WASHINGTON — The Senate Finance Committee on Thursday approved the nomination of Timothy Geithner as secretary of the Treasury, clearing the way for the full Senate to consider his confirmation.

Geithner, who would lead the Treasury Department as U.S. financial markets and the economy are facing the most serious turbulence in decades, was approved by a vote of 18 to 5.

He has been under fire, especially from some Senate Republicans, for failing to pay payroll taxes on income received from the International Monetary Fund in 2001 and then repeating his error in three subsequent years. He apologized to the Senate Finance Committee on Wednesday, but said his mistakes were unintentional.

Geithner, who headed the Federal Reserve Bank of New York, has also faced questions about his involvement with the Treasury's Troubled Asset Relief Program. He said Wednesday that the Obama administration is considering using funds to buy toxic assets from financial institutions.

Senate Finance Chairman Max Baucus, D-Mont., said that he hopes to see the Senate consider Geithner's nomination "as soon as possible," but conceded that Senate action on Thursday is unlikely. Geithner's nomination could take several days to consider in the Senate, because of the likely difficulty in obtaining consent for a speedy vote given the controversy surrounding Geithner's tax filings.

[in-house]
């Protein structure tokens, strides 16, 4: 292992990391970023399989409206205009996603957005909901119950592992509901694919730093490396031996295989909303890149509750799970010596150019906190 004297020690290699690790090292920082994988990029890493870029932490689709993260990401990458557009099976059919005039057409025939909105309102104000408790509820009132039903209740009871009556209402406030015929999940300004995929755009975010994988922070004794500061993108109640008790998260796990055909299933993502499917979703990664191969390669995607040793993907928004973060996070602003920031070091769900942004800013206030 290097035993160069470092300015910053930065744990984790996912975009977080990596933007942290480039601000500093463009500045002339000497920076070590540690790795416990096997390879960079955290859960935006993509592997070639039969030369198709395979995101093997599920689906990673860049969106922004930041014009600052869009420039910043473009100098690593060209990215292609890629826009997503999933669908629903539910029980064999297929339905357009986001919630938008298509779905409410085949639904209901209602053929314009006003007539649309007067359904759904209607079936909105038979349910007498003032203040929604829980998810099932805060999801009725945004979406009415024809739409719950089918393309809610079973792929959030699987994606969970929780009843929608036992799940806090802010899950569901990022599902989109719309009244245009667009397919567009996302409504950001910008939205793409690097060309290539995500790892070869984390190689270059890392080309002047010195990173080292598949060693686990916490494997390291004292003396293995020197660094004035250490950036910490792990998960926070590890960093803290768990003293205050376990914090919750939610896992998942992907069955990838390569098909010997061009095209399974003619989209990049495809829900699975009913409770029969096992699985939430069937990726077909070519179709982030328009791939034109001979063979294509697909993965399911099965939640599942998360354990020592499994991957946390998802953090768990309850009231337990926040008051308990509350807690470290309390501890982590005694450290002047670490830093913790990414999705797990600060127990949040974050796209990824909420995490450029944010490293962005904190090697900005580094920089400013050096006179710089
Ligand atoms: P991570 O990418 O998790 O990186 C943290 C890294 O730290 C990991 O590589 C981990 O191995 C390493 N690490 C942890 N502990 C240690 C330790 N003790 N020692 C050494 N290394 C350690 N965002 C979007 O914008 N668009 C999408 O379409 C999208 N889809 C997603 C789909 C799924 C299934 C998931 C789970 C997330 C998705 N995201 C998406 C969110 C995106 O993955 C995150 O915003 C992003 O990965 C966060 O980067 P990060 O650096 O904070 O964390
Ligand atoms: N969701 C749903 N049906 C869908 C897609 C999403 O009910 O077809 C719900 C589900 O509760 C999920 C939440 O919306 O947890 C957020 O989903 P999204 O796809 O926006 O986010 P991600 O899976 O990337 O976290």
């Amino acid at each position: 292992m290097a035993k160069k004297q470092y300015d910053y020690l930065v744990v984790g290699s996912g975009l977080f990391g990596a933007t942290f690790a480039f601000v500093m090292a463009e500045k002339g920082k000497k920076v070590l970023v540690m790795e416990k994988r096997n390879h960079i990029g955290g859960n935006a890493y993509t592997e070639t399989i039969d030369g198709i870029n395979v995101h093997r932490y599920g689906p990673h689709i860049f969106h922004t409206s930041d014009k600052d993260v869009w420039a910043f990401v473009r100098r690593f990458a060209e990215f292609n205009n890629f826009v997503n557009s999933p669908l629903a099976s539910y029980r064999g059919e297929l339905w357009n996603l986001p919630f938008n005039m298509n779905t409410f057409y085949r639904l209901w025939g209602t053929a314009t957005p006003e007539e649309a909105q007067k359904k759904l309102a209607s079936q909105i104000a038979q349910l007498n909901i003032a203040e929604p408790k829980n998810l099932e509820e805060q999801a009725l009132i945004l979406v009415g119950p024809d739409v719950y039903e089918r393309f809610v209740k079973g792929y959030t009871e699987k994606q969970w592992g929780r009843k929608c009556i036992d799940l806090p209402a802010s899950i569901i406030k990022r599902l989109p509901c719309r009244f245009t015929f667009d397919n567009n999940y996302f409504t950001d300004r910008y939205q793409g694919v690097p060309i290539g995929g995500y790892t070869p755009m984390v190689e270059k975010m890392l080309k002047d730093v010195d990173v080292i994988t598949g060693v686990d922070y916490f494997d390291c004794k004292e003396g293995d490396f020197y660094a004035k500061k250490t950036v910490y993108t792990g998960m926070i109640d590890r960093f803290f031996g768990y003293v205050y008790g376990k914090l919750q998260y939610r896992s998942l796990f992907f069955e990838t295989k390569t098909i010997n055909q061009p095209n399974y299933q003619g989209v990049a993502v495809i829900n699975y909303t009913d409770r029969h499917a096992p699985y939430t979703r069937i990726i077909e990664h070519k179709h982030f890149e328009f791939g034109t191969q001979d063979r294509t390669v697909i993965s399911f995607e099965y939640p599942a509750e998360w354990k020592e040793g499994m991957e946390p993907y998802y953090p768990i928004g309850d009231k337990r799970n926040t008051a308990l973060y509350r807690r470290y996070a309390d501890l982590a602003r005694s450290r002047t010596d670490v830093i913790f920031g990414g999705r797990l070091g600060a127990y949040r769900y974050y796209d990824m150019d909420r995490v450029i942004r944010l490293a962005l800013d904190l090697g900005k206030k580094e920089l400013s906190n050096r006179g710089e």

Sen. Jon Kyl, R-Ariz., the No. 2 Republican in the Senate, cast a notable vote against Geithner's nomination Thursday. Kyl called into question Geithner's forthrightness in answering the committee's questions on his personal tax situation.

"I'm sad to say, because I very much wanted to support his nomination, that at this point I don't think the requisite candor exists to indicate my support for him with an affirmative vote," Kyl said.

Sens. Charles Grassley, R-Iowa; Jim Bunning, R-Ky.; Pat Roberts, R-Kan; and Mike Enzi, R-Wyo., also voted against Geithner's nomination. Grassley, who had expressed concerns about Geithner's tax filings since they came to light, is the top Republican on the Senate Finance panel.

Baucus maintained that Geithner had done enough to answer questions about his taxes.

"At a private meeting last week and again [Wednesday], Senators have had ample opportunity to ask Mr. Geithner about errors in his tax returns," Baucus said. "I believe that Mr. Geithner has taken appropriate steps to remedy what were honest mistakes."

Most panel members expressed reservations about Geithner's mistakes in his tax filings, but few said it was enough to disqualify Geithner. Sen. Kent Conrad, D-N.D., who served as North Dakota's tax commissioner before his election to the Senate, said that he would support Geithner only because of the grave economic times.

"I find it completely unacceptable," Conrad said of Geithner's tax problems. "In normal times, that alone would lead me to oppose his confirmation."

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